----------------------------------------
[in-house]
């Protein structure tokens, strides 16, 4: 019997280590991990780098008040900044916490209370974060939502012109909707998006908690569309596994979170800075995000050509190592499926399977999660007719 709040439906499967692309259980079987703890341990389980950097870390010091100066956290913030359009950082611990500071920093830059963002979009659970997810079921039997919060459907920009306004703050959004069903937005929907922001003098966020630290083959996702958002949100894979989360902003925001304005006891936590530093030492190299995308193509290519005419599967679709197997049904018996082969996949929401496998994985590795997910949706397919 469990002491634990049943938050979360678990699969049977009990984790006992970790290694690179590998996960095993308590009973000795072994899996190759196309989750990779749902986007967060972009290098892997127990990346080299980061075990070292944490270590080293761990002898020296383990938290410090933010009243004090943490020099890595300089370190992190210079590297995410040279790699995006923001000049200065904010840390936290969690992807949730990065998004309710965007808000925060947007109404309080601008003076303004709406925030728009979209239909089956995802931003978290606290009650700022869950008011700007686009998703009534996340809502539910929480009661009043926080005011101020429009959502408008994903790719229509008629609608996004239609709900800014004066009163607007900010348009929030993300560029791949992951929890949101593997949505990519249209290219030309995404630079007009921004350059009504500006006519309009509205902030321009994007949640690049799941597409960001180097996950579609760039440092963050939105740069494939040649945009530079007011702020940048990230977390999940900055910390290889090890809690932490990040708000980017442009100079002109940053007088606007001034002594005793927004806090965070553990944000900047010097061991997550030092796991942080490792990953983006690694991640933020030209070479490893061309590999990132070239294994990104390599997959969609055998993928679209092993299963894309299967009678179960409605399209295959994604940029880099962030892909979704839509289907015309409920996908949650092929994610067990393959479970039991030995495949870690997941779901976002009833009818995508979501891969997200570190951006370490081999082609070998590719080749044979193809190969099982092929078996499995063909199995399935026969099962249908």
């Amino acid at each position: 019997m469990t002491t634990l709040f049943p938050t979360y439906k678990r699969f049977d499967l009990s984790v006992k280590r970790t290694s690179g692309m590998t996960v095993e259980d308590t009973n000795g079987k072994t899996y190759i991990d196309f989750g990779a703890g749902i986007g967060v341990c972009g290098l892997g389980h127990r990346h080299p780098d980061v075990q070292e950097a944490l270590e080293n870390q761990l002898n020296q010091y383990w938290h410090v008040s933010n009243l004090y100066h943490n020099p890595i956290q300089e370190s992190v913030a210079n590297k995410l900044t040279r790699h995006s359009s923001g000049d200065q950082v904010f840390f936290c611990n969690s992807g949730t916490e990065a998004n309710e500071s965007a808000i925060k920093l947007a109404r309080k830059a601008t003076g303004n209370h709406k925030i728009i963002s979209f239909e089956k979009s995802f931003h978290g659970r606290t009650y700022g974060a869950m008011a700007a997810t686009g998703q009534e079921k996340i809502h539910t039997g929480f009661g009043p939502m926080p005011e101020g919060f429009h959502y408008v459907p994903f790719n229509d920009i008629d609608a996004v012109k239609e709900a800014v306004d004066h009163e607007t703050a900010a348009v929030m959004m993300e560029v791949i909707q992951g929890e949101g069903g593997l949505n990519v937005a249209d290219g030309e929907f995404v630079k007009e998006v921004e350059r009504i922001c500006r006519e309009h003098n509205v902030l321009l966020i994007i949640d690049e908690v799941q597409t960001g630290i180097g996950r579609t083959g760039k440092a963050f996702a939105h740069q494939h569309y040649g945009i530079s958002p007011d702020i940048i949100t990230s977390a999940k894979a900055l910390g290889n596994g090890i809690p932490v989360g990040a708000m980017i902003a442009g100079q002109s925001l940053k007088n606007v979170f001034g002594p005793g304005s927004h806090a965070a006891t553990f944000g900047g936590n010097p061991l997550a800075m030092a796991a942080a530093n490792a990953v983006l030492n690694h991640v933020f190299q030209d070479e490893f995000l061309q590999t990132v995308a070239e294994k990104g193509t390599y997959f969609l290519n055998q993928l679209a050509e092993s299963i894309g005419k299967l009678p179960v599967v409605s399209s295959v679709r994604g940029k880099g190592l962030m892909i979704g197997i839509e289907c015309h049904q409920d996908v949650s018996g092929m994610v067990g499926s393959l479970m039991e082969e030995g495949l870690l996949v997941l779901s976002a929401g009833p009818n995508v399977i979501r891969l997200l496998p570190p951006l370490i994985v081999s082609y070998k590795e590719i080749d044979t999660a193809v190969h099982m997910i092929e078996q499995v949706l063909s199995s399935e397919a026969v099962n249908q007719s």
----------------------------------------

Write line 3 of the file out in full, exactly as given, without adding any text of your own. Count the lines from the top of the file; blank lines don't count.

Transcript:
């Amino acid at each position: 019997m469990t002491t634990l709040f049943p938050t979360y439906k678990r699969f049977d499967l009990s984790v006992k280590r970790t290694s690179g692309m590998t996960v095993e259980d308590t009973n000795g079987k072994t899996y190759i991990d196309f989750g990779a703890g749902i986007g967060v341990c972009g290098l892997g389980h127990r990346h080299p780098d980061v075990q070292e950097a944490l270590e080293n870390q761990l002898n020296q010091y383990w938290h410090v008040s933010n009243l004090y100066h943490n020099p890595i956290q300089e370190s992190v913030a210079n590297k995410l900044t040279r790699h995006s359009s923001g000049d200065q950082v904010f840390f936290c611990n969690s992807g949730t916490e990065a998004n309710e500071s965007a808000i925060k920093l947007a109404r309080k830059a601008t003076g303004n209370h709406k925030i728009i963002s979209f239909e089956k979009s995802f931003h978290g659970r606290t009650y700022g974060a869950m008011a700007a997810t686009g998703q009534e079921k996340i809502h539910t039997g929480f009661g009043p939502m926080p005011e101020g919060f429009h959502y408008v459907p994903f790719n229509d920009i008629d609608a996004v012109k239609e709900a800014v306004d004066h009163e607007t703050a900010a348009v929030m959004m993300e560029v791949i909707q992951g929890e949101g069903g593997l949505n990519v937005a249209d290219g030309e929907f995404v630079k007009e998006v921004e350059r009504i922001c500006r006519e309009h003098n509205v902030l321009l966020i994007i949640d690049e908690v799941q597409t960001g630290i180097g996950r579609t083959g760039k440092a963050f996702a939105h740069q494939h569309y040649g945009i530079s958002p007011d702020i940048i949100t990230s977390a999940k894979a900055l910390g290889n596994g090890i809690p932490v989360g990040a708000m980017i902003a442009g100079q002109s925001l940053k007088n606007v979170f001034g002594p005793g304005s927004h806090a965070a006891t553990f944000g900047g936590n010097p061991l997550a800075m030092a796991a942080a530093n490792a990953v983006l030492n690694h991640v933020f190299q030209d070479e490893f995000l061309q590999t990132v995308a070239e294994k990104g193509t390599y997959f969609l290519n055998q993928l679209a050509e092993s299963i894309g005419k299967l009678p179960v599967v409605s399209s295959v679709r994604g940029k880099g190592l962030m892909i979704g197997i839509e289907c015309h049904q409920d996908v949650s018996g092929m994610v067990g499926s393959l479970m039991e082969e030995g495949l870690l996949v997941l779901s976002a929401g009833p009818n995508v399977i979501r891969l997200l496998p570190p951006l370490i994985v081999s082609y070998k590795e590719i080749d044979t999660a193809v190969h099982m997910i092929e078996q499995v949706l063909s199995s399935e397919a026969v099962n249908q007719s």